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Sogand Talebi: Part of Canada’s Future in Space Engineering

Updated: Sep 15, 2019

By Mashoud Nasseri

Sogand Talebi: “I want to make sure I’ll play a part in the next 50 years.” Source: CBC News

“What Excites you most, not the last 50 years, but the next 50 years?” CBC host asks Sogand Talebi during their special program for 50th anniversary of the moon landing. Sogand's response: “I want to make sure I’ll play a part in the next 50 years.”

The above exchange was part of a panel discussion on The National with Sogand Talebi, an Iranian-Canadian student in space engineering and Canadian astronaut Dave Williams. The panel aired on July 20, 2019 on the occasion of the 50th anniversary of Apollo 11 Moon landing’s.

Marc Garneau, Canada's first astronaut and the current Minister of Transportation, talked about the importance of space and space science on the same occasion in another interview and said that he is convinced that getting a new perspective — via an out-of-this-world experience — would make all the difference when it comes to humanity’s attitude toward the planet and the steps it might be willing to take to save it. Garneau who has been talking about the environment for 35 years, since his first mission, believes that "the more people that go into space, the better the future of humanity will be”.

On September 18, 2006, the Iranian American engineer Anousheh Ansari became the first Iranian in space and fourth space tourist. Now Sogand Talebi, a space engineering Iranian-Canadian student, is the one who has the ambition to "play a part" in the future of Canada’s space exploration. Sogand Talebi moved to Canada with her family when she was 13 years old. The Iranian Canadian Journal (IC Journal) reached out to her for an interview.

Sogand Talebi: There are international legal frameworks that govern space activities from the beginning to end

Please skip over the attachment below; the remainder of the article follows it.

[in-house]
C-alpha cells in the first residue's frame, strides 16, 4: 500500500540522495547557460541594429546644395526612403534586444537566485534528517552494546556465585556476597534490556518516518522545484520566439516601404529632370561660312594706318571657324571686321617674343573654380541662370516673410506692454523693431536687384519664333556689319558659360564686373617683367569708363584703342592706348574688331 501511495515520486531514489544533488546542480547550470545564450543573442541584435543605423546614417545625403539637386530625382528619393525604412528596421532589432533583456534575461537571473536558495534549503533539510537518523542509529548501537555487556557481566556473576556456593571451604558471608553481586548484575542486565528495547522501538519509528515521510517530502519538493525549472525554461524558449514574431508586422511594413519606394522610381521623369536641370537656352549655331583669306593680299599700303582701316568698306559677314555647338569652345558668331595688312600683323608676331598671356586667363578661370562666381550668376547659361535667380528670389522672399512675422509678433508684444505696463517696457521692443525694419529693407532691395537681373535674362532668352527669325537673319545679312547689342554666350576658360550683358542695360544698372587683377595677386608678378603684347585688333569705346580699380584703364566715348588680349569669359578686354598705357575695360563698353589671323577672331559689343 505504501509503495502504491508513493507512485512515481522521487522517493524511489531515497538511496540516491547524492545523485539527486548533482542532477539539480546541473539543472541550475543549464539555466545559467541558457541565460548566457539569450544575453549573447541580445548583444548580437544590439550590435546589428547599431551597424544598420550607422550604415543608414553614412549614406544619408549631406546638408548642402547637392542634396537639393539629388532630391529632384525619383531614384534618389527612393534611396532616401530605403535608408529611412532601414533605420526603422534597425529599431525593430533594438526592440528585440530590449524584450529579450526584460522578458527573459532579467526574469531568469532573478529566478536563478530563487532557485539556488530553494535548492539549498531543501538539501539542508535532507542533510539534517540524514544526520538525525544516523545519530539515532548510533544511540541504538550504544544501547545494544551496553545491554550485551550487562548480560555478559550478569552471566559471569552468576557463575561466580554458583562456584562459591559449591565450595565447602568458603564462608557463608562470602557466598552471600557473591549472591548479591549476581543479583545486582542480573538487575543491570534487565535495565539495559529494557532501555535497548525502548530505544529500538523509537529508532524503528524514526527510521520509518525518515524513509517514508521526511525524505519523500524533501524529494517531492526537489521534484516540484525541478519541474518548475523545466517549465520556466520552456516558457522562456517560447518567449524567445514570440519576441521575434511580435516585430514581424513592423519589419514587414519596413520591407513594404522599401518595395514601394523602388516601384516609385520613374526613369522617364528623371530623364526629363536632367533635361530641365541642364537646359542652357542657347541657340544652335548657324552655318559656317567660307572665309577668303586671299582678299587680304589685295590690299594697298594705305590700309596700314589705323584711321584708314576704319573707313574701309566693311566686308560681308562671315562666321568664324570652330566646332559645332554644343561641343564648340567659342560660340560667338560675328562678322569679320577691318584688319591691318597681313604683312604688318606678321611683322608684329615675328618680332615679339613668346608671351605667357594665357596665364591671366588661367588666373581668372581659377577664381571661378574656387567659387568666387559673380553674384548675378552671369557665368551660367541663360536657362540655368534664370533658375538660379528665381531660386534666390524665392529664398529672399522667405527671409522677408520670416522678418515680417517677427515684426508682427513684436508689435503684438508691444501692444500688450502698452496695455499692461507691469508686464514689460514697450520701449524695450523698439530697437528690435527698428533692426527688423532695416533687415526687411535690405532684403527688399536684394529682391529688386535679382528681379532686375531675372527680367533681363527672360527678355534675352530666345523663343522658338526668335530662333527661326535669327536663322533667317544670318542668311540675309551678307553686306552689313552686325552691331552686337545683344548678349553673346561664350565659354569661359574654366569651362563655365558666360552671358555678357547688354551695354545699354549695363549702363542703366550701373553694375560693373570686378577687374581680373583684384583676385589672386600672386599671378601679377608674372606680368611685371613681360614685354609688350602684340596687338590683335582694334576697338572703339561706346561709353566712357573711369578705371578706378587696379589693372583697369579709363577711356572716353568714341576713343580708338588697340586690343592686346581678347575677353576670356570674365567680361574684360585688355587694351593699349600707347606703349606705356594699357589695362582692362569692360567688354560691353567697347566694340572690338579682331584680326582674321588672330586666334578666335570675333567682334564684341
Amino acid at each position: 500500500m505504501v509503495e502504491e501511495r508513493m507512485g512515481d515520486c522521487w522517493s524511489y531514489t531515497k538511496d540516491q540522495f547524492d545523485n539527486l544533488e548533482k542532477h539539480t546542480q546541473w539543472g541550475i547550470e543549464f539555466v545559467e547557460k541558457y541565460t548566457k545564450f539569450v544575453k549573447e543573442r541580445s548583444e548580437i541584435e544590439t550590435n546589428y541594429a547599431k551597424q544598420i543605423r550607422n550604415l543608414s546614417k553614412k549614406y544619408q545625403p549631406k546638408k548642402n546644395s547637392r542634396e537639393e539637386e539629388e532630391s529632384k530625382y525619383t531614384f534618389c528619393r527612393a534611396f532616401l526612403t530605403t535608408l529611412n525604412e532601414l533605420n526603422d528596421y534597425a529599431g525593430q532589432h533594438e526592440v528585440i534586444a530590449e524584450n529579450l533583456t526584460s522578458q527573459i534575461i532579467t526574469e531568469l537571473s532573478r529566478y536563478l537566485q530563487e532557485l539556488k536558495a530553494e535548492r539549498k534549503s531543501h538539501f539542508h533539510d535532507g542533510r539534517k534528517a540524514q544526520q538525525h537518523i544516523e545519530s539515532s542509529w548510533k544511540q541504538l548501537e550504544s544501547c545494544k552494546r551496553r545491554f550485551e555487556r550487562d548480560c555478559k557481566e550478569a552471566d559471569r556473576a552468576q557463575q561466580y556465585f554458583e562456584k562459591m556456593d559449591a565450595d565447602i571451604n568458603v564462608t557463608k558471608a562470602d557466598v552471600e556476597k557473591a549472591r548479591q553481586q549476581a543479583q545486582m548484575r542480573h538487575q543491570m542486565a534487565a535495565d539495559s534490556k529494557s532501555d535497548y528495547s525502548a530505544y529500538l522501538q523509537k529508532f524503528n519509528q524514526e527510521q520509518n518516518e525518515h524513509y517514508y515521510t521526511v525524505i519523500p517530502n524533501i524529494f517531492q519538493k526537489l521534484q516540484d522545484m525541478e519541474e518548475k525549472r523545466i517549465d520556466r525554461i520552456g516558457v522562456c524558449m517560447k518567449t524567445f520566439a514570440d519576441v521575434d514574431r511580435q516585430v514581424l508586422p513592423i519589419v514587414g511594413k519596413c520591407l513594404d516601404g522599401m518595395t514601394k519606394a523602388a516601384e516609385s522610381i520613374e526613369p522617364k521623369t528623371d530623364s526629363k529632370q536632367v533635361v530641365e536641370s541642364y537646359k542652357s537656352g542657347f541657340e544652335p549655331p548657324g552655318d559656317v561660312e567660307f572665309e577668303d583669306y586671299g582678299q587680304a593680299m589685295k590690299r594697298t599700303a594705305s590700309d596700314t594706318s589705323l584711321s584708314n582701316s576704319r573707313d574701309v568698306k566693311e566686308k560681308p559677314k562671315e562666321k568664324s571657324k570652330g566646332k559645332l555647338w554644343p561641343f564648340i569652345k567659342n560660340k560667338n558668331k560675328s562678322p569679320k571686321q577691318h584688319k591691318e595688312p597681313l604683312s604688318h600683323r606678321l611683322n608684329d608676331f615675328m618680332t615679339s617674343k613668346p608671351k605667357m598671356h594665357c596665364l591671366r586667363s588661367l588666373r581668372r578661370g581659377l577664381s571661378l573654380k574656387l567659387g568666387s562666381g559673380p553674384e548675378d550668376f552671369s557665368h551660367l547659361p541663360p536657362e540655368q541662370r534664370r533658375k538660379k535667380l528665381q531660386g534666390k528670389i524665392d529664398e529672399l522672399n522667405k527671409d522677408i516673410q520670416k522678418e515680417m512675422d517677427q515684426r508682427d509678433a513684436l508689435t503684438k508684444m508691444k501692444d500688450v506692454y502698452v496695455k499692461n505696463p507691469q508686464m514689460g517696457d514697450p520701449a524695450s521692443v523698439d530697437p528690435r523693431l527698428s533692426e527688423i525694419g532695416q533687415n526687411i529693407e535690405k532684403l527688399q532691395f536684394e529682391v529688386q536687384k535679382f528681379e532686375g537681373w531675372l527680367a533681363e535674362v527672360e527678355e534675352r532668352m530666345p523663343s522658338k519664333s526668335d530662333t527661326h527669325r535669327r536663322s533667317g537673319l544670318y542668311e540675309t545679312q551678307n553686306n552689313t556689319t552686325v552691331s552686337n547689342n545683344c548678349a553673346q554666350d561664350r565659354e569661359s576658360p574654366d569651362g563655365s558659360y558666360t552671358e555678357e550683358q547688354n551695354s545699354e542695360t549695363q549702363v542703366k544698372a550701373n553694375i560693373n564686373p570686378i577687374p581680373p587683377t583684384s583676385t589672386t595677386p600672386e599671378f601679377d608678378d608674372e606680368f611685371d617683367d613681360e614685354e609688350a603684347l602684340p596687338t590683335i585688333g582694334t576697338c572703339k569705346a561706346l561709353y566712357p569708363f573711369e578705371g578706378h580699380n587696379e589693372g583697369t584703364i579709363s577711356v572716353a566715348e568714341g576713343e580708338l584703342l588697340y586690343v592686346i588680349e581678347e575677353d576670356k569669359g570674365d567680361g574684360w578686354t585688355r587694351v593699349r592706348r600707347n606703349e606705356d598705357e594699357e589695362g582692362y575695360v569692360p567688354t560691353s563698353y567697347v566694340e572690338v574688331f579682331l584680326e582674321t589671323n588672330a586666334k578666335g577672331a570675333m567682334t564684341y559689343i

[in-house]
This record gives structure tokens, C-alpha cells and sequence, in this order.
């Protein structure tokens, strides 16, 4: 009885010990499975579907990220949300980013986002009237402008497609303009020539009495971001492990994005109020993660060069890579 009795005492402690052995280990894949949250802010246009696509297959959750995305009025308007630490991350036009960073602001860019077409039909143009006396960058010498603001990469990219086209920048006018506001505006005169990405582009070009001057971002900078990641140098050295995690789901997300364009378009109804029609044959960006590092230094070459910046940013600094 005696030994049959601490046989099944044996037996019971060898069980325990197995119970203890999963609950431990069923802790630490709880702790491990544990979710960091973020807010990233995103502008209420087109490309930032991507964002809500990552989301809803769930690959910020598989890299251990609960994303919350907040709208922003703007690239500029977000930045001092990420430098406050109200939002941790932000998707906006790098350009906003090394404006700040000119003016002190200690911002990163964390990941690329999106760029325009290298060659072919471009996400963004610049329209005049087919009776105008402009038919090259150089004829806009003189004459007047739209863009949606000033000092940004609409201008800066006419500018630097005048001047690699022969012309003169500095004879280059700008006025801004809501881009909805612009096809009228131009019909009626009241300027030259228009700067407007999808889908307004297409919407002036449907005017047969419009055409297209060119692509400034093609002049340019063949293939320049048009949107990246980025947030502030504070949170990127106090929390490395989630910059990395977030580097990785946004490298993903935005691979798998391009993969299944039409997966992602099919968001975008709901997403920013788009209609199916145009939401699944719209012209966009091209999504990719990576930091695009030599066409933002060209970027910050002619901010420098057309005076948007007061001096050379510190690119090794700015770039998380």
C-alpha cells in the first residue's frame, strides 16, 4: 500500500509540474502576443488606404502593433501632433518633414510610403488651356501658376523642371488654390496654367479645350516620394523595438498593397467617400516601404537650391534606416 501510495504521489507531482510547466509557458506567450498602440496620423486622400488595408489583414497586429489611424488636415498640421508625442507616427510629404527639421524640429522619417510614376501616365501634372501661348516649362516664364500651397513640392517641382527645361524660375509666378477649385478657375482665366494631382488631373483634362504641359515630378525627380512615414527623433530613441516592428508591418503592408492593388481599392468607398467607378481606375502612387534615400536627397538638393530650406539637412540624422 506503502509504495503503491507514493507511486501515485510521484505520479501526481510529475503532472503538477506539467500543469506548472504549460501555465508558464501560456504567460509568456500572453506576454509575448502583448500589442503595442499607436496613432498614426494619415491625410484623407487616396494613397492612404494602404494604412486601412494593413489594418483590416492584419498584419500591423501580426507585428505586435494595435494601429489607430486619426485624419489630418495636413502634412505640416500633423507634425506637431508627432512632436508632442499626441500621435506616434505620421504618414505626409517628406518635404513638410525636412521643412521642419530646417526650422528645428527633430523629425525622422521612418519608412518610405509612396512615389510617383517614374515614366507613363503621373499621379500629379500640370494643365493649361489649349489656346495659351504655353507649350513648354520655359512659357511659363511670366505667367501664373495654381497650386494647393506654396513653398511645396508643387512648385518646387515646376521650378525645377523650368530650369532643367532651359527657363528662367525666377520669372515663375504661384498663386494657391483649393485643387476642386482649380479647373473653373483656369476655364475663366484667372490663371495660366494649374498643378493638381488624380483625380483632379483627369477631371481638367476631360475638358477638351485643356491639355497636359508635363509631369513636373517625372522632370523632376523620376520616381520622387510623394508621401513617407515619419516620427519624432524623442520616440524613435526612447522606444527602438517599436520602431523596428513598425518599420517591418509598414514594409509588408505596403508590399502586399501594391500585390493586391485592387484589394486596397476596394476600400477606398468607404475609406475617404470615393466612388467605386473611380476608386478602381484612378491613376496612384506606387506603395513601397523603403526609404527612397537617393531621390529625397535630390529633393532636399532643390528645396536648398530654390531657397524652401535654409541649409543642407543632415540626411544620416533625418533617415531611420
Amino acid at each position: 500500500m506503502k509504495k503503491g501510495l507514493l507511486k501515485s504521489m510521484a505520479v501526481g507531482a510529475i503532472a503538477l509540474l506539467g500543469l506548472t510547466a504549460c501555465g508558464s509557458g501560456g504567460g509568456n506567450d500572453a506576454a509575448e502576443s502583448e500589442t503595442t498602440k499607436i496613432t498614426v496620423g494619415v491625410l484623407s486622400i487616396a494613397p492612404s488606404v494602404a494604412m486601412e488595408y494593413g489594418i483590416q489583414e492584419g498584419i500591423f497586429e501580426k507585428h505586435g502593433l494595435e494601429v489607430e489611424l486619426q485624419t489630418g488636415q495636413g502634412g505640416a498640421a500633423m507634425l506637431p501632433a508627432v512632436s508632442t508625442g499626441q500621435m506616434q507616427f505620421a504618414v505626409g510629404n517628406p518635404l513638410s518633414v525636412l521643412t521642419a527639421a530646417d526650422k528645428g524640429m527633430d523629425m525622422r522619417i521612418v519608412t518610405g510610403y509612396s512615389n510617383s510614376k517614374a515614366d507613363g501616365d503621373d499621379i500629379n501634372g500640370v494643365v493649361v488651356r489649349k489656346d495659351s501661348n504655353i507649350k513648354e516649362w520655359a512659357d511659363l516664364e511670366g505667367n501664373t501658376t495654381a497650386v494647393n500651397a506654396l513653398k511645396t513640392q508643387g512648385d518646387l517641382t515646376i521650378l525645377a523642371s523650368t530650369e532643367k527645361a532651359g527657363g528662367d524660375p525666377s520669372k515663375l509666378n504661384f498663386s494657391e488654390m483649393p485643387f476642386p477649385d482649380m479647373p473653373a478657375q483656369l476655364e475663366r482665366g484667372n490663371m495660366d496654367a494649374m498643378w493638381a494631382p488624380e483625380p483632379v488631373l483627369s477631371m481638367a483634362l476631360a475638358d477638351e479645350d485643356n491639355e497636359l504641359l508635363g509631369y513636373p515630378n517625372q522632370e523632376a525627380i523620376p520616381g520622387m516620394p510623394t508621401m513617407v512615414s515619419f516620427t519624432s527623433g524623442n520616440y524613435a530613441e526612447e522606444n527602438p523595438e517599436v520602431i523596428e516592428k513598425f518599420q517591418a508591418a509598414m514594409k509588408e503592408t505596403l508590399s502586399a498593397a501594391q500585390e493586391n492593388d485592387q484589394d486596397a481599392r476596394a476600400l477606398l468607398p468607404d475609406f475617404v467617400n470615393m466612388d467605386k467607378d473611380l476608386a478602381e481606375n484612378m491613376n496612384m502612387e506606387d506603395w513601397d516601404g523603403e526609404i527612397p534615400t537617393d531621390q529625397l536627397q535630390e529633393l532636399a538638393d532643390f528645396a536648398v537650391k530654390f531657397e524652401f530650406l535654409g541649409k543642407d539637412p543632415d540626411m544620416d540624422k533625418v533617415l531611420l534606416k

IC Journal: Please tell us about yourself, your passion for space exploration? And why did you choose York University to study space engineering?

Sogand Talebi: I was born in Tehran in February 1997. My mother is a nurse and my father is a geomatics engineer. I am the only child, so since I was little I had both model cars and barbies, and my dad would make sure that I helped him fix things around the house. My curiosity about space started when I was very young, when my parents would read me from astronomy books instead of normal bedtime stories.

Grade 12, Sogand Talebi with her robotics team

We had a very comfortable life in Iran, but my mother decided that we should immigrate to Canada. She is an incredibly wise and strong woman and decided that money is not the only factor in having a fulfilled life. I am forever grateful for her decision. In my first year in high school, they introduced a program called FIRST Robotics, FIRST stands for: For Inspiration and Recognition of Science and Technology. I was part of my high school robotics team for four years, and it made me realize that I want to study engineering.

York University has a fairly new engineering school called Lassonde School of Engineering, and they offer the only Space Engineering program in Canada. Space Engineering is different from aerospace engineering since we only focus on activities that occur after the Kármán line (which is at an altitude of 100 km). We study a little bit of mechanical, electrical, and software engineering with a focus on space applications.

Sogand's Space Engineering Class

I had the opportunity to attend a course offered by the European Space Agency (ESA) that was about space law. Although Canada is not part of Europe and is not an ESA member state, we are lucky to have a special relationship with them that allows Canadians to participate in ESA activities.

This training was one week long, and it took place in Belgium. This course was designed to educate engineers who work in space fields to learn more about legal processes behind space missions. Space missions by nature are very interdisciplinary endeavours involving multiple bodies working together.

There are international legal frameworks that govern space activities from the beginning to an end to ensure the success of the mission. Moreover, these international frameworks play an important role in the development of space sector in a country. You may read this article by ESA that is specifically about the program I attended.

Sogand Talebi: I had the opportunity to attend a course offered by the European Space Agency (ESA)